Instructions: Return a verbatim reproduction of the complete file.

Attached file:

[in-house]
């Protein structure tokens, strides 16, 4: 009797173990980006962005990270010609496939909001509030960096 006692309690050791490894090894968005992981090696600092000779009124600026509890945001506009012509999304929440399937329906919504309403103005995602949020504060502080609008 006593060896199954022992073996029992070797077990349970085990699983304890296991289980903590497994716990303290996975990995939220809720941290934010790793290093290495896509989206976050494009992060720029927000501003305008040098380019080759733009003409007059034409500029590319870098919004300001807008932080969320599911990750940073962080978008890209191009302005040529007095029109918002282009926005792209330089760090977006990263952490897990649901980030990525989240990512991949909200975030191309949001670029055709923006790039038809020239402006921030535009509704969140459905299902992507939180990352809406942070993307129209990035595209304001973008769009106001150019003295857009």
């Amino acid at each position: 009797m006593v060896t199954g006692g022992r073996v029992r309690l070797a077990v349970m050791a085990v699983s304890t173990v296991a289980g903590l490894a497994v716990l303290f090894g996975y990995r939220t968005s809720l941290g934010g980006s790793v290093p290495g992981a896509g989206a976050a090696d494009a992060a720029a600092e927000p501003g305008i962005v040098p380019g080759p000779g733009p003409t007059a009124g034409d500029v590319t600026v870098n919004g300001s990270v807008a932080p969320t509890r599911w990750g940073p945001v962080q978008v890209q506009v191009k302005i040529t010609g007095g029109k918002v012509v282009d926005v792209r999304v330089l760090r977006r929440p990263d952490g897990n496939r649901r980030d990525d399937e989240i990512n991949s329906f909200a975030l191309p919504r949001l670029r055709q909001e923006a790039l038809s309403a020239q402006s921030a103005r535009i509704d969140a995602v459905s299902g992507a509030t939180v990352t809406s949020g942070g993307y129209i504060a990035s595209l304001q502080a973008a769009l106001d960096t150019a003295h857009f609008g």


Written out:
[in-house]
């Protein structure tokens, strides 16, 4: 009797173990980006962005990270010609496939909001509030960096 006692309690050791490894090894968005992981090696600092000779009124600026509890945001506009012509999304929440399937329906919504309403103005995602949020504060502080609008 006593060896199954022992073996029992070797077990349970085990699983304890296991289980903590497994716990303290996975990995939220809720941290934010790793290093290495896509989206976050494009992060720029927000501003305008040098380019080759733009003409007059034409500029590319870098919004300001807008932080969320599911990750940073962080978008890209191009302005040529007095029109918002282009926005792209330089760090977006990263952490897990649901980030990525989240990512991949909200975030191309949001670029055709923006790039038809020239402006921030535009509704969140459905299902992507939180990352809406942070993307129209990035595209304001973008769009106001150019003295857009």
């Amino acid at each position: 009797m006593v060896t199954g006692g022992r073996v029992r309690l070797a077990v349970m050791a085990v699983s304890t173990v296991a289980g903590l490894a497994v716990l303290f090894g996975y990995r939220t968005s809720l941290g934010g980006s790793v290093p290495g992981a896509g989206a976050a090696d494009a992060a720029a600092e927000p501003g305008i962005v040098p380019g080759p000779g733009p003409t007059a009124g034409d500029v590319t600026v870098n919004g300001s990270v807008a932080p969320t509890r599911w990750g940073p945001v962080q978008v890209q506009v191009k302005i040529t010609g007095g029109k918002v012509v282009d926005v792209r999304v330089l760090r977006r929440p990263d952490g897990n496939r649901r980030d990525d399937e989240i990512n991949s329906f909200a975030l191309p919504r949001l670029r055709q909001e923006a790039l038809s309403a020239q402006s921030a103005r535009i509704d969140a995602v459905s299902g992507a509030t939180v990352t809406s949020g942070g993307y129209i504060a990035s595209l304001q502080a973008a769009l106001d960096t150019a003295h857009f609008g």